How to Select the Perfect Metering Pump

Metering pumps are used in almost every segment of an industry to meter, inject, transfer, dispense, sample, or proportion fluids. Metering pumps and dispensers are used in a variety of applications, including chemical process industries (CPI), laboratory, OEM analytical instrumentation, and automated medical diagnostic equipment.

With such an array of applications it can be difficult for customers to know which pump is best for their industry. These important considerations can help you get started on selecting the perfect pump.

1) Flow Rate or Dispense Volume – The first parameter to consider when selecting a metering pump is the required pump capacity. Looking at a manufacturer’s flow capabilities will immediately narrow the choices of the metering pumps that meet the flow criteria.

When considering options for metering pump selection, in most cases, you would want to select the metering pump which has a capacity closest to the maximum flow rate required for the application. This generally will provide a pump that will have the highest accuracy for that application.

2) Fluid Characteristics – Assuming you now have several metering pump options that meet your flow rate requirements, it is important to examine the physical and chemical characteristics of the specific fluid being pumped.

Physical characteristics include viscosity, density, suspended solids, aeration, lubricity, etc. The physical properties directly relate to how the fluid moves through the pump or what is considered fluid dynamics and affects the mechanical operation of the pump. In general, the higher the viscosity, the more drive torque is required. The pump inlet and outlet orifices, as well as the connected plumbing would need to increase as well. Pumping slurries require similar requirements as viscous fluids, but additionally slurries can cause mechanical abrasion to internal pump components.

Chemical properties typically considered deal with corrosion effects of the fluid on the wetted parts of the pump. Strong acids & bases, as well as fluids with solvent properties require wetted parts that have chemical resistance to the specific corrosive fluid. Published corrosion resistance charts should be referenced to ensure compatibility between the fluid type and the wetted pump parts. Additional information required when referencing corrosion resistance charts is the fluid concentration (pH and/or percentage) and fluid temperature. If possible, referring to MSDS Data Sheets or contacting the fluid manufacturer can also help with selecting the best pump material.

3) Pressure – When considering pressure, it’s important to know both the differential pressure (difference between the inlet and outlet), as well as the overall system pressure. Not only does the pump need to have the ability to pump against the outlet pressure, but also be rated to withstand the overall system pressure plus a margin for safety.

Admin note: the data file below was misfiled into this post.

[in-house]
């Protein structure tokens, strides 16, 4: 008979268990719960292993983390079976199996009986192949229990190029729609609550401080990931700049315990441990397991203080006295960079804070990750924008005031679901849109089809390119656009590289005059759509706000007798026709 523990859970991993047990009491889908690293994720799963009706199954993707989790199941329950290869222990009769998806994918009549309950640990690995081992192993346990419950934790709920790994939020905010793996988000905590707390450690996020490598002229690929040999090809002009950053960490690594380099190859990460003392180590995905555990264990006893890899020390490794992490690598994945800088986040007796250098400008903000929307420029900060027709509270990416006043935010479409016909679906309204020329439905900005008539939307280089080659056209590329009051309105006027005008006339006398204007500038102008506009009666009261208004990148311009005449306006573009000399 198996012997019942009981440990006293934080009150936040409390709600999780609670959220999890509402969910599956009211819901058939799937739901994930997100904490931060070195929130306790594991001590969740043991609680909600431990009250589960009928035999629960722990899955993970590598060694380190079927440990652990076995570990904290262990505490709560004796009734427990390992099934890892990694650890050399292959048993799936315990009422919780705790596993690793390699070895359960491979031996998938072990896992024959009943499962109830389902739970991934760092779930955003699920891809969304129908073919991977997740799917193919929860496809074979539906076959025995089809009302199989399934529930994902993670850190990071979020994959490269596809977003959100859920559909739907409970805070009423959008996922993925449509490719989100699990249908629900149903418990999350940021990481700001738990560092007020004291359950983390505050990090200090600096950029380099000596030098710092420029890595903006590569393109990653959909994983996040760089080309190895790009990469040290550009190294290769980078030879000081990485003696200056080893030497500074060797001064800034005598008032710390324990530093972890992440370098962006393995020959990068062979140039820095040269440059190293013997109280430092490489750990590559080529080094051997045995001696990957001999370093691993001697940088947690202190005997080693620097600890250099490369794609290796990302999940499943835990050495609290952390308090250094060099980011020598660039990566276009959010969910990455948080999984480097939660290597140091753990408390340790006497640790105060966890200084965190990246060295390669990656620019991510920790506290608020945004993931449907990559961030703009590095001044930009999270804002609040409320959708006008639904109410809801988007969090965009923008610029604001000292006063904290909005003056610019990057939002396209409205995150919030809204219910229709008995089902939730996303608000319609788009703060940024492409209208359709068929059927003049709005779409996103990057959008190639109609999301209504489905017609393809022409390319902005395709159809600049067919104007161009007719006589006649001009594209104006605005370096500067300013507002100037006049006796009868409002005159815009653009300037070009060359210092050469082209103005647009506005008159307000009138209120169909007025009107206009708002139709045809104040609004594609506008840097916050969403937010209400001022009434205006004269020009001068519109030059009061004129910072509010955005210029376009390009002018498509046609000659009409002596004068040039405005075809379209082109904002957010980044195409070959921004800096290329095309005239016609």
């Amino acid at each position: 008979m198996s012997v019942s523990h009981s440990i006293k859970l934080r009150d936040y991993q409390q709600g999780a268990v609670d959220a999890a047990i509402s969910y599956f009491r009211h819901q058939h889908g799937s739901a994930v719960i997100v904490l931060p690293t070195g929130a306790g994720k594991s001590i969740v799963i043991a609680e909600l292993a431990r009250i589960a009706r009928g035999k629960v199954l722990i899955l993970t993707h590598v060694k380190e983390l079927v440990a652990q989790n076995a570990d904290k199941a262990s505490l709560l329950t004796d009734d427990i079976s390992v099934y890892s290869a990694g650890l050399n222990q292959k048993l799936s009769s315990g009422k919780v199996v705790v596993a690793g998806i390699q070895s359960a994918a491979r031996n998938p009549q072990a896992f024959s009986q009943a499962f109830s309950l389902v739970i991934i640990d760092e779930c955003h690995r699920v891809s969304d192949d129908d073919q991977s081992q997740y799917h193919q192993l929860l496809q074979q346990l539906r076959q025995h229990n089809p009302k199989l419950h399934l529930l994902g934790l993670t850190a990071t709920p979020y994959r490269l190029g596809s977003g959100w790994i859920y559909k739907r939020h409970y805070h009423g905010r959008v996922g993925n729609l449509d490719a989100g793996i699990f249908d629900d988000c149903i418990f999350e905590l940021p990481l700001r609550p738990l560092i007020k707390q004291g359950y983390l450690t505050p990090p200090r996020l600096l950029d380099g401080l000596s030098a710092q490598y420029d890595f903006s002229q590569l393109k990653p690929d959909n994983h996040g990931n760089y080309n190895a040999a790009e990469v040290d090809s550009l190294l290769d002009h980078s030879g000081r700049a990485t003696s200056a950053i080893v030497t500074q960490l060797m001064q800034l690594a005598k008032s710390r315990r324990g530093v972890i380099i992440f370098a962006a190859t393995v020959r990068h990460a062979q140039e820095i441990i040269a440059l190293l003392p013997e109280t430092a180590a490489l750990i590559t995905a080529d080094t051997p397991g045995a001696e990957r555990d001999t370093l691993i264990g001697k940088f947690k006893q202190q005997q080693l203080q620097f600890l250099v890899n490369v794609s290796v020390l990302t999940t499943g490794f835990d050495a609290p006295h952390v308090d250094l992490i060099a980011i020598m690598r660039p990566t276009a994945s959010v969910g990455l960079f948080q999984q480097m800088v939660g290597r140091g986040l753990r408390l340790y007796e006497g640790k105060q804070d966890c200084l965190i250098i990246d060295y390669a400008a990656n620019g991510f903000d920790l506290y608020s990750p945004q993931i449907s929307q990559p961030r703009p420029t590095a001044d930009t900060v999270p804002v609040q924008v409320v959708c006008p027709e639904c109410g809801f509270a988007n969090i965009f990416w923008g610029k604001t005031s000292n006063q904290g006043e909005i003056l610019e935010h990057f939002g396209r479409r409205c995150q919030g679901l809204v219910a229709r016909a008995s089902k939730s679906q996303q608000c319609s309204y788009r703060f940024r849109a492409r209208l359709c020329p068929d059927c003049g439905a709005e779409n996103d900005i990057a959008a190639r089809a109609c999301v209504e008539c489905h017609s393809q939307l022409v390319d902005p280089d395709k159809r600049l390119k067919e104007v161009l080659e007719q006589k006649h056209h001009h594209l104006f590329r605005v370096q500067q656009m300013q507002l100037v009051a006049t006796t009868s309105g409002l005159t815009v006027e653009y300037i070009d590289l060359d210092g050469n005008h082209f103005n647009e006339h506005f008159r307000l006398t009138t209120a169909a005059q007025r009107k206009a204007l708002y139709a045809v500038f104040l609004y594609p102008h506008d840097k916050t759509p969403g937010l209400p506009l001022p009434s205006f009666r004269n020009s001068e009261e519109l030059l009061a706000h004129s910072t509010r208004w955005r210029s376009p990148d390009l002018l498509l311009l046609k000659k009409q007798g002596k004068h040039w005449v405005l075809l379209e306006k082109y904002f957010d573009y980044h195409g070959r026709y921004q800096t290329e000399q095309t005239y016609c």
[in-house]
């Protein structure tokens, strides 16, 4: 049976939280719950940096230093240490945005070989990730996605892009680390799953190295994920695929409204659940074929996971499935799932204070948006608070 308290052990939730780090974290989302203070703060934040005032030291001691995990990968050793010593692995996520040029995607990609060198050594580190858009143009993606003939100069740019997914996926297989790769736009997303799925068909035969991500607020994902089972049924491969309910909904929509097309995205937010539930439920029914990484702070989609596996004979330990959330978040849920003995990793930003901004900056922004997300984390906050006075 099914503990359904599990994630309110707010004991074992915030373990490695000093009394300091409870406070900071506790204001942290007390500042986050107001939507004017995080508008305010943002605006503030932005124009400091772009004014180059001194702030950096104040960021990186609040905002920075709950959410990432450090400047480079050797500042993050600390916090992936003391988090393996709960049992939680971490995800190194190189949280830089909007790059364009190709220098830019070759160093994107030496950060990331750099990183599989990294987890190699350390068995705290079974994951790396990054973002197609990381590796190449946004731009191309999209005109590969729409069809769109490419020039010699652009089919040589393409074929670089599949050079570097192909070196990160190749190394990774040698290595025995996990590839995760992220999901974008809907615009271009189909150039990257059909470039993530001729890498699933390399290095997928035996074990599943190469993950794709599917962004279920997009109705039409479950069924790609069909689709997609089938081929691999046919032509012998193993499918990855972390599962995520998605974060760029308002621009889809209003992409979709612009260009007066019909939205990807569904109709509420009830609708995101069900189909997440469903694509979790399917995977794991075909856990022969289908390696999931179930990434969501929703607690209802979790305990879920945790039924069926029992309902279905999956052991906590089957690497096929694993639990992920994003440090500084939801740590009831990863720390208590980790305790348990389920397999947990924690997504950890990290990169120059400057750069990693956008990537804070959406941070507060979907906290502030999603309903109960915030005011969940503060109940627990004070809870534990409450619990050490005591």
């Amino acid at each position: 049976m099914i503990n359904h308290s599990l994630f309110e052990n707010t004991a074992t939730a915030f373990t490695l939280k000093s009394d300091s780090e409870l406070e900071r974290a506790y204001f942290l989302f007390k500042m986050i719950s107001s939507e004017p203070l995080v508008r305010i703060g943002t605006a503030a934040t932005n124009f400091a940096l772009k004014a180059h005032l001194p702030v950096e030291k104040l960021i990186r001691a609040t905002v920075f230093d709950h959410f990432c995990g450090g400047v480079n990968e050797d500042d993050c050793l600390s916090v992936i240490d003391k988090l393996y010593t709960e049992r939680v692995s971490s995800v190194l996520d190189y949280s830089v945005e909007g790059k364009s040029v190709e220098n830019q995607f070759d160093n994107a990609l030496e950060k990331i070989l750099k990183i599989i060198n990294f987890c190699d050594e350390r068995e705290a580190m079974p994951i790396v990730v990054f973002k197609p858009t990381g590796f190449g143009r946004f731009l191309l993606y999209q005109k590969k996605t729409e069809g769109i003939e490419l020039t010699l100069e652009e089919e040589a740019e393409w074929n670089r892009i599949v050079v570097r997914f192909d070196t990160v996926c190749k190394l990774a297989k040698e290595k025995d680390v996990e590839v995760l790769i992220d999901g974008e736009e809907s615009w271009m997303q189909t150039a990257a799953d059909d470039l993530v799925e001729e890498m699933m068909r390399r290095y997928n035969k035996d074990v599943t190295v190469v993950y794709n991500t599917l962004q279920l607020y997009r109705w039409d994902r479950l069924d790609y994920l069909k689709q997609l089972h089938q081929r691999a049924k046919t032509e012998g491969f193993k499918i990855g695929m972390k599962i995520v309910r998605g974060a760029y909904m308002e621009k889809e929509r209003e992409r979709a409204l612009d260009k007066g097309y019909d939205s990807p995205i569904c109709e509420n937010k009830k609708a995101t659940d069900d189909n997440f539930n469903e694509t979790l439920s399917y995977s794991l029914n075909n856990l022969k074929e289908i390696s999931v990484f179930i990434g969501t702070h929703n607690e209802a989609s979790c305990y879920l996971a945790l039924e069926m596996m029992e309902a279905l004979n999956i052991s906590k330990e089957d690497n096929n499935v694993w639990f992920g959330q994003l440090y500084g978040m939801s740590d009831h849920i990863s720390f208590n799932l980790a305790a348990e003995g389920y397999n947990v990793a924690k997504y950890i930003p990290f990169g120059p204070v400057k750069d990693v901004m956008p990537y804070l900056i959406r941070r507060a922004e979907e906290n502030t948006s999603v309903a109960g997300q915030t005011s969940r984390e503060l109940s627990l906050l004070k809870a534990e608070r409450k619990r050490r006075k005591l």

4) Temperature – Fluid temperature is an important factor in determining pump compatibility. As mentioned above, fluid temperature can affect the corrosive chemical properties. But, additionally, fluid temperature will affect the mechanical components and integrity of the pump. This is especially true of pumps that use elastomers and fluorocarbons (PVDF, Teflon®) which lose structural integrity as temperatures increase.

5) Accuracy and Precision – Inaccurate pumps can generate waste and incur extra costs. Fluid Metering pumps accuracy is held from microliters to the full flow range and output does not change more than ± 1% of set value. Check our Pay back Calculator to see how long it will take for a Fluid Meter pump to pay for itself.

In addition to these 5 essential steps it is also very important to review special application requirements when selecting the correct metering pump for your application. Some of these include:

  • Sanitary Design which may require special agency approvals (FDA, 3A, etc.)
  • Intrinsically Safe or Explosion Proof for use in hazardous areas
  • Water resistant, water proof, or submersible usually NEMA rated
  • Ambient Temperature – Will the pump and/or control electronics be exposed to extreme cold temperatures in an outdoor environment or extreme heat in a factory setting? This is more of environmental or ambient temperature requirement rather than the temperature of the process fluid

After over 55 years of providing dispensing and metering solutions, FMI has archived hundreds of applications in our comprehensive searchable database. We can search by fluid, application specs, industry, etc. and most likely be able to tell you when, how, and what pump was used to do it before. FMI metering pumps and dispensers have been used for industrial automation, medical instrumentation, laboratory R&D, chemical process, pharmaceutical packaging, mining, alternative energy, water treatment, environmental monitoring, food processing, and much more.

For assistance with a specific application or for custom design support, use our “Live Help” at, for a direct connection to Fluid Metering’s application experts, or use our secure Application Request Form to provide us with details of your project. One of our specialists will contact you to target a solution.

One thought on “How to Select the Perfect Metering Pump

  1. Good read. OEM applications and systems can vary significantly; this post provides a great summary of important criteria to consider when selecting a metering pump.

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